3 practices for pastoring our own children

Ministry is a team sport. Our wives and children do so much to support our ministry to the local church. As we pastor everyone else’s families, we can also establish healthy rhythms in pastoring our own family.

Dedicate your children to the Lord in prayer

I was not looking forward to the carpool line when my son started middle school, but my perspective completely changed when I used this as an opportunity to pray daily with my son and his friends. Since we know that God works through prayer, the best thing we can do as pastors is to regularly dedicate them to the Lord in prayer.

In Scripture, Hannah was mocked for not having children and she brought her concern to the Lord in fervent prayer. When her son Samuel was born, she knew her child was a blessing from the Lord, so she dedicated him back to the Lord in prayer, saying, “For this child I prayed, and the LORD has granted me my petition that I made to him. Therefore, I have lent him to the LORD. As long as he lives, he is lent to the LORD” (1 Samuel 1:27-28, ESV).

Our children are gifts given by God for us to steward and we cannot pastor them properly in our strength, so “let us then with confidence draw near to the throne of grace, that we may receive mercy and find grace to help in time of need” (Hebrews 14:6, ESV). Consider when you can privately and publicly pray over your children—for their salvation, interceding for them, for their friends, and even for their future spouses.

Debrief everything from a biblical worldview

Prior to pastoring my church, I was a college minister for 10 years and had dozens of students spend their summers serving with Centre Kid and Fuge camps. One skill these students learned is the art of “debriefing everything.” These college students could take any activity or any situation and point it back to a scriptural truth about God. They could seriously take a game with shaving cream, rubber chickens, and water balloons, then have a group of wild kids take a knee as they debriefed the game in a way that pointed the kids to God and shared the gospel.

This is a skill that will serve us well as we pastor our children. Deuteronomy 6:4-7 says, “Hear, O Israel: The LORD our God, the LORD is one. You shall love the LORD your God with all your heart and with all your soul and with all your might. And these words that I command you today shall be on your heart. You shall teach them diligently to your children, and shall talk of them when you sit in your house, and when you walk by the way, and when you lie down, and when you rise.”

In this Scripture we have received what is known as the Shema and the Greatest Commandment, along with instructions to teach these truths to our children every day and all day long. Consider how you pastor your kids by pointing them to scriptural truths about God. As we do this consistently, we help our children develop a biblical worldview by putting their days and experiences in proper perspective.

Devote time to family worship

In 2006 my wife and I bought our first little house, and it included the most pitiful little oak tree. For three years, I consistently watered that tree and saw no growth or improvement. This past summer, I drove the family by our first little home where, to my amazement, that little tree had grown into a towering oak tree that now canopied over the home and gave shade to the whole yard.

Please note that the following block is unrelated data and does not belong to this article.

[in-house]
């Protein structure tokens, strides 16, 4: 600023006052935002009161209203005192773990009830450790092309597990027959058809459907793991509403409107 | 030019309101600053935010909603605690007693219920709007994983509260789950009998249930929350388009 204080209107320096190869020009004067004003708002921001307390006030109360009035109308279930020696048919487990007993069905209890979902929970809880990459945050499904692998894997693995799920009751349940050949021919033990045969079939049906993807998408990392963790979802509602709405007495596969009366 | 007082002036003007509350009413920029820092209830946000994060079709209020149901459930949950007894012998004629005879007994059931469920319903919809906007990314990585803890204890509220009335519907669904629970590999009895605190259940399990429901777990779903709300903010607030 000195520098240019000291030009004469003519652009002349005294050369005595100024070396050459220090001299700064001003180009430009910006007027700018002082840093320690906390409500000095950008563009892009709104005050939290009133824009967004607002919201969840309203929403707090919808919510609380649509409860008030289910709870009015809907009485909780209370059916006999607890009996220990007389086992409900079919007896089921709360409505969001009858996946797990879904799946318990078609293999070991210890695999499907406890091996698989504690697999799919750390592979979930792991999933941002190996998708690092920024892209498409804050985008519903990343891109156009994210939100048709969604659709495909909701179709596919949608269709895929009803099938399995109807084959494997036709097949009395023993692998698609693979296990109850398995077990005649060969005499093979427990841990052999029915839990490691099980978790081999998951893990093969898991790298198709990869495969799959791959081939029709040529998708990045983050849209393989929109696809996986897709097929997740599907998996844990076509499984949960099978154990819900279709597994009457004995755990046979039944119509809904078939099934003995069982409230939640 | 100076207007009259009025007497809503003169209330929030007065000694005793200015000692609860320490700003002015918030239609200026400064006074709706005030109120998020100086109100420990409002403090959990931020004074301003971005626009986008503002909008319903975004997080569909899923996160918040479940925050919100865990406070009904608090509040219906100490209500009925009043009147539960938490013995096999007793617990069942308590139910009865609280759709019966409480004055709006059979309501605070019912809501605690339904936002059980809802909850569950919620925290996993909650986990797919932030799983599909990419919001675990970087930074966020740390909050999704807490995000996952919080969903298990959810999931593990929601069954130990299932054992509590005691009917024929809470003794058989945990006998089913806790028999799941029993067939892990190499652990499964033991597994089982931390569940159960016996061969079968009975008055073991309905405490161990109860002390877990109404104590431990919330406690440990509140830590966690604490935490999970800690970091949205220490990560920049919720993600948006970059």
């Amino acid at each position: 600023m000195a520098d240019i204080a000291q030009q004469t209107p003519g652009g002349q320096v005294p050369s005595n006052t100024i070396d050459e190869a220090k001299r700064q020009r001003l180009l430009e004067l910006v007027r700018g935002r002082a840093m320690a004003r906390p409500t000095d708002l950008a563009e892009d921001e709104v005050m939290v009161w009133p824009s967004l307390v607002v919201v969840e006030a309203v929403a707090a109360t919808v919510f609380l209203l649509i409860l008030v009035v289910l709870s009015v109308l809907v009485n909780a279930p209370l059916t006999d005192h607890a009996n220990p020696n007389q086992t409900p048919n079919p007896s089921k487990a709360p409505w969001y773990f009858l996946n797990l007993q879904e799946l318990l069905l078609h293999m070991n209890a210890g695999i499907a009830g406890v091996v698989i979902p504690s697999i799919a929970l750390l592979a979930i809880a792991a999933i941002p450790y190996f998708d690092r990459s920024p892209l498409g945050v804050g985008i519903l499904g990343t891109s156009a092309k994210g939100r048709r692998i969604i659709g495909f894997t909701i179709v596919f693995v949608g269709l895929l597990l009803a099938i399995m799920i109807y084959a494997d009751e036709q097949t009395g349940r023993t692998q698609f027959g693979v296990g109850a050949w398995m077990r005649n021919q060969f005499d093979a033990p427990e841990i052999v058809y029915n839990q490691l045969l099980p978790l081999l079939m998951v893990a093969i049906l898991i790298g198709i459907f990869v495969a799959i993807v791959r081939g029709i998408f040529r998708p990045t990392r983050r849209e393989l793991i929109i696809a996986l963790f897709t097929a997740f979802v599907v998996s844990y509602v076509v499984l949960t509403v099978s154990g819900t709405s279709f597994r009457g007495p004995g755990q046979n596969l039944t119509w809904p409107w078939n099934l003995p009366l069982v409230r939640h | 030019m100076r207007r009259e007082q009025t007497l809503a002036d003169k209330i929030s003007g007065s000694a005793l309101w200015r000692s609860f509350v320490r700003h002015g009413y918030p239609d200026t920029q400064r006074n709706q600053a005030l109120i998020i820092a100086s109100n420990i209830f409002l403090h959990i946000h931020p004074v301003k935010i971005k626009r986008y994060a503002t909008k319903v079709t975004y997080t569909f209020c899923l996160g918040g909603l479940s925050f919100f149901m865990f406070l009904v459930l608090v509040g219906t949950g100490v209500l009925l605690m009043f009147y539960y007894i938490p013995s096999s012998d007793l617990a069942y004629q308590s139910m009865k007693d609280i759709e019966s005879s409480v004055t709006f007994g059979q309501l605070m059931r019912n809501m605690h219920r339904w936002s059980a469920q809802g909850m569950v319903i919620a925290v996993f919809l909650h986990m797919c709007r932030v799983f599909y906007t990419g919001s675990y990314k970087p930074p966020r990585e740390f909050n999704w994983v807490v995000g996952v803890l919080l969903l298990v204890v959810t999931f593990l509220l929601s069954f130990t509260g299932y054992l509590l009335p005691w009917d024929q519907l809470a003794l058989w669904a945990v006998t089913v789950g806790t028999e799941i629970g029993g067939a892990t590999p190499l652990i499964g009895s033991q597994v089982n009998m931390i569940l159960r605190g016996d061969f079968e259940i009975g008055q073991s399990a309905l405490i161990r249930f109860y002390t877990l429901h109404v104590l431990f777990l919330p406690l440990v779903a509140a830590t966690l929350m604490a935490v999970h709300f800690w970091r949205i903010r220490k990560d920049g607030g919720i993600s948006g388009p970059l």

When we pastor our home by consistently leading our children in family worship, it may seem like a fruitless task, but over time, we can trust God to grow our children into “oaks of righteousness” (Isaiah 61:3). In his book Family Worship, Donald S. Whitney encourages families to spend about 10 minutes daily reading narrative passages in Scripture, praying, and singing together. Whitney encourages families to “have realistic expectations” about family worship. During family worship, your toddler may be having a tantrum, you may feel like you’re competing for attention with your kids’ phones, and the dog may come in and throw up on the floor. As Whitney shared about his own family worship, he said he never felt like there was an atmospheric movement of God in his living room and he often wondered if anything of value was accomplished.

But with family worship, it’s the faithful and consistent pastoring of our homes that we pray will result in God making oaks of righteousness. Consider how you can pastor your children by consistently incorporating family worship at home.

Lead Pastor
John Aaron Matthew
Clear Lake Baptist Church
Most Read

Barber exhorts Southwestern graduates to go to the harvest

FORT WORTH—Get to work in the harvest, Southern Baptist Convention President Bart Barber challenged the 301 graduates of Southwestern Baptist Theological Seminary and Texas Baptist College during spring commencement held May 3 on the Fort Worth …

Stay informed on the news that matters most.

Stay connected to quality news affecting the lives of southern baptists in Texas and worldwide. Get Texan news delivered straight to your home and digital device.